Spotlight on Journalism at Ud
By Saranac Hale Spencer
March 22, 2016
|Boston Globe editor at-large Walter Robinson speaks at Mitchell Hall at the University of Delaware on Tuesday evening. Robinson was part of the investigative team featured in the movie "Spotlight," that exposed the sex abuse scandal in the Catholic Church.|
Walter Robinson, who led the Boston Globe's investigative team that broke the story about sexual abuse in the Catholic Church, has been getting emails from new victims every week since the movie “Spotlight” came out in November.
He's learned that movies can sometimes have more impact than the written word, Robinson said in a speech he gave at the University of Delaware’s Mitchell Hall on Tuesday night about the movie that dramatized the paper's investigation.
That's a humbling admission for someone who has worked in newspapers his whole life. Robinson, a tall, white-haired man who speaks with a thick New England accent, is 70 and is now an editor-at-large for the Globe.
The reaction to the initial stories was huge, he said, noting the end of the movie depicted what actually happened when the reporters came in to work and were inundated with phone calls from victims who wanted to tell their stories. The Globe heard from 300 victims and they interviewed every one of them.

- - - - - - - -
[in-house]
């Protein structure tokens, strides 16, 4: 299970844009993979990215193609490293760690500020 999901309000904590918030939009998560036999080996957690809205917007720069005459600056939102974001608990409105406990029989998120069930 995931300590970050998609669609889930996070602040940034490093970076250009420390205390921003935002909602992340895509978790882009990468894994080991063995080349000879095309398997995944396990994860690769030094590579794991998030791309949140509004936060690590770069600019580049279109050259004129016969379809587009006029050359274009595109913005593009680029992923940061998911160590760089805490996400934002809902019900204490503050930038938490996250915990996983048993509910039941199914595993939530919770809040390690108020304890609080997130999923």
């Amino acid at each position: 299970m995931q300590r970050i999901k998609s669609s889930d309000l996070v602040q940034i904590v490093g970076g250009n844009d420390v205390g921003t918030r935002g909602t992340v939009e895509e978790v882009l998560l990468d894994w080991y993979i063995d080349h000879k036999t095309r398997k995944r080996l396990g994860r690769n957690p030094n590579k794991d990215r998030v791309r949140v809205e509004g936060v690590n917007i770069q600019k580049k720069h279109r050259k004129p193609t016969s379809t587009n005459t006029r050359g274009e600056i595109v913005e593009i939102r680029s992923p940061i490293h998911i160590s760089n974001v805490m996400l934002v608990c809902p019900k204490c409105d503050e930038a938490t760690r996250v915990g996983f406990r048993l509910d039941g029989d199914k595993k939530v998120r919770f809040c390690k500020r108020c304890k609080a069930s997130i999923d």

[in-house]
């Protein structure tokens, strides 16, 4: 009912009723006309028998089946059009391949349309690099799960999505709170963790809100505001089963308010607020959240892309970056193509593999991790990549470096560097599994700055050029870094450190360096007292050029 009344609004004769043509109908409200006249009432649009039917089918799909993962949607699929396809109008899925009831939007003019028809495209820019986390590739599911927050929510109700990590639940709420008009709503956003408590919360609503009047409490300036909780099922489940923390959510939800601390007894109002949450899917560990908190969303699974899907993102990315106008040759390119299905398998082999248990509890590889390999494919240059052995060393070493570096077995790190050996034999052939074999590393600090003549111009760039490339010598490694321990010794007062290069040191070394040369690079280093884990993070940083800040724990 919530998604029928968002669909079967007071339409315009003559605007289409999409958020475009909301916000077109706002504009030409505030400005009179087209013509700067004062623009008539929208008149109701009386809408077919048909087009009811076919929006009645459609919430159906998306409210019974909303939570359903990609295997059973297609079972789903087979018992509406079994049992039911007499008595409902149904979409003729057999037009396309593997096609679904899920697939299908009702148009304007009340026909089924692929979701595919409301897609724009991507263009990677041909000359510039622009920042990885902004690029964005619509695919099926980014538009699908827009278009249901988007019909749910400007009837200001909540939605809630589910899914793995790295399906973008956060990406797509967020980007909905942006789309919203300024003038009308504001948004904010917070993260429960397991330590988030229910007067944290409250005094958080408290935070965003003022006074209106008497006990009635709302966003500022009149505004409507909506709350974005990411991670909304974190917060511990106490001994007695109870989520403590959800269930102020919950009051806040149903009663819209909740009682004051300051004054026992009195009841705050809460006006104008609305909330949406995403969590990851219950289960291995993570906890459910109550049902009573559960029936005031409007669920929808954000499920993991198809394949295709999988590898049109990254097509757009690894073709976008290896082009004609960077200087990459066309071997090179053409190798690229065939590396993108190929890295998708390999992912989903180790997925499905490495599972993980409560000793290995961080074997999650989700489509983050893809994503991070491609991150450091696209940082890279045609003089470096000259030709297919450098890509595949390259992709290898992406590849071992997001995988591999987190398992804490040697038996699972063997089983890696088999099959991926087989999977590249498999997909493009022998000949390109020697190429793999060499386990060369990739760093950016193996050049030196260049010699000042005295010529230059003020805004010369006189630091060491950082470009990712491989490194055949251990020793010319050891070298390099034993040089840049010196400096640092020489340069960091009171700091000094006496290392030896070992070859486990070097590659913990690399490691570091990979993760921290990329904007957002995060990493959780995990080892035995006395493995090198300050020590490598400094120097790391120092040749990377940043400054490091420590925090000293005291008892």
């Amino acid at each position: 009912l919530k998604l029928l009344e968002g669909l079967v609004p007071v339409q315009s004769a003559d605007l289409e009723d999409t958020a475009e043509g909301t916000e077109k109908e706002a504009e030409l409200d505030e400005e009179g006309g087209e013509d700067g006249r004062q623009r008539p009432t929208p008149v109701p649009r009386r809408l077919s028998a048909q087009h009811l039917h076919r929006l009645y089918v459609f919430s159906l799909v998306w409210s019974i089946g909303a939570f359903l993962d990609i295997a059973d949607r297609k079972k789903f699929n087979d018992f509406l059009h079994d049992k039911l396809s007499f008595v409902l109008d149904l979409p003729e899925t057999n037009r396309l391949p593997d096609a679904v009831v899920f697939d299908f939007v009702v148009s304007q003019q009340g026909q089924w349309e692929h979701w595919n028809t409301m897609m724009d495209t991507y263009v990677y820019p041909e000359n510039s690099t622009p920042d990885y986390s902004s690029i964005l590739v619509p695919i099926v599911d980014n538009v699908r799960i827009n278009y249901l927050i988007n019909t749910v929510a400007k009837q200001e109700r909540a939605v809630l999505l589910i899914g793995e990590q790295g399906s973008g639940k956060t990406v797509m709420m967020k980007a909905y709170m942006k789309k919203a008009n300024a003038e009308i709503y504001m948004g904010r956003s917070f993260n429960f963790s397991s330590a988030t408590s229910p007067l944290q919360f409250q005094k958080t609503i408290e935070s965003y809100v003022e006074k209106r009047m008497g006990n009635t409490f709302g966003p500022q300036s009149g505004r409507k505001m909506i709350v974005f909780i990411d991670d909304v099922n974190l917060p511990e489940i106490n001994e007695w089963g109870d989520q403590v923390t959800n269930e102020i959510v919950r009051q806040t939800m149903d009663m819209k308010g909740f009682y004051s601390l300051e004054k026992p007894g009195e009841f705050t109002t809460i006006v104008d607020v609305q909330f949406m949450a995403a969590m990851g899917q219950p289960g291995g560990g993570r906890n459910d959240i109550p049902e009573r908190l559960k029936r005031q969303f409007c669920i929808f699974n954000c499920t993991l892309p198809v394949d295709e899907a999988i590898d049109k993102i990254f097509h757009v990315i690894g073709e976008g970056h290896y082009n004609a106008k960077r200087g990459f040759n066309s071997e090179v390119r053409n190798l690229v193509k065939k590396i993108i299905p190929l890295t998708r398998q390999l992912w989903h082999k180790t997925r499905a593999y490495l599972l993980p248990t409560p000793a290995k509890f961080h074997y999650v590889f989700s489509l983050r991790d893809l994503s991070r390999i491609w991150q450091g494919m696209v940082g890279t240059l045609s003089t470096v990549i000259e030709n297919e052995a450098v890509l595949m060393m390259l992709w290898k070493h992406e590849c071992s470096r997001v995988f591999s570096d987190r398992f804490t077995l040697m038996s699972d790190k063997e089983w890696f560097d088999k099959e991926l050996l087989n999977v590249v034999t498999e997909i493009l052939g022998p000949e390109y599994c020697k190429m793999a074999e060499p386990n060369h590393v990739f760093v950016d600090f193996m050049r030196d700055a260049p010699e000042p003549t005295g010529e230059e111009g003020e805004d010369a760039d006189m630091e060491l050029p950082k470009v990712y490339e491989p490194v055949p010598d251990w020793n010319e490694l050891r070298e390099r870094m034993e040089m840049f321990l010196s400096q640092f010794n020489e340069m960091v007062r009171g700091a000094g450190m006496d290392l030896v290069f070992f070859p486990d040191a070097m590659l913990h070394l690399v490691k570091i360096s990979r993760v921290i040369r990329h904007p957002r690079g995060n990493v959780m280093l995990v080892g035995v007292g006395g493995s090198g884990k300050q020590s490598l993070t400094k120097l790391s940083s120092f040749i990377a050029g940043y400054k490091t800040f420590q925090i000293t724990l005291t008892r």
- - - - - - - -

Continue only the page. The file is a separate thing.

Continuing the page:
But, the movie has already provoked a much stronger reaction, he said.
Not only has he heard from hundreds more people who had been abused, but the church itself is embracing the story and encouraging parishioners to watch it. The movie could get a church that moves at a "glacial pace" to quicken and make reforms, he said.
The stories he and his small team wrote back in the early 2000s brought to light the pervasive child abuse and institutional concealment in the church, which had been a powerful political and moral behemoth. They spawned hundreds of other stories across the country and around the world as other newspapers investigated the archdioceses in their cities.
"Good reporting is often the only light that illuminates life’s darkest corners” Robinson told the crowd, which was largely college students.
Although newsrooms across the country have been hollowed – the Globe had 550 people in the newsroom in 2000 and has 315 today – he told aspiring journalists not to abandon the trade. "Nothing is more fun," he said.
Contact Saranac Hale Spencer at (302) 324-2909, email@example.com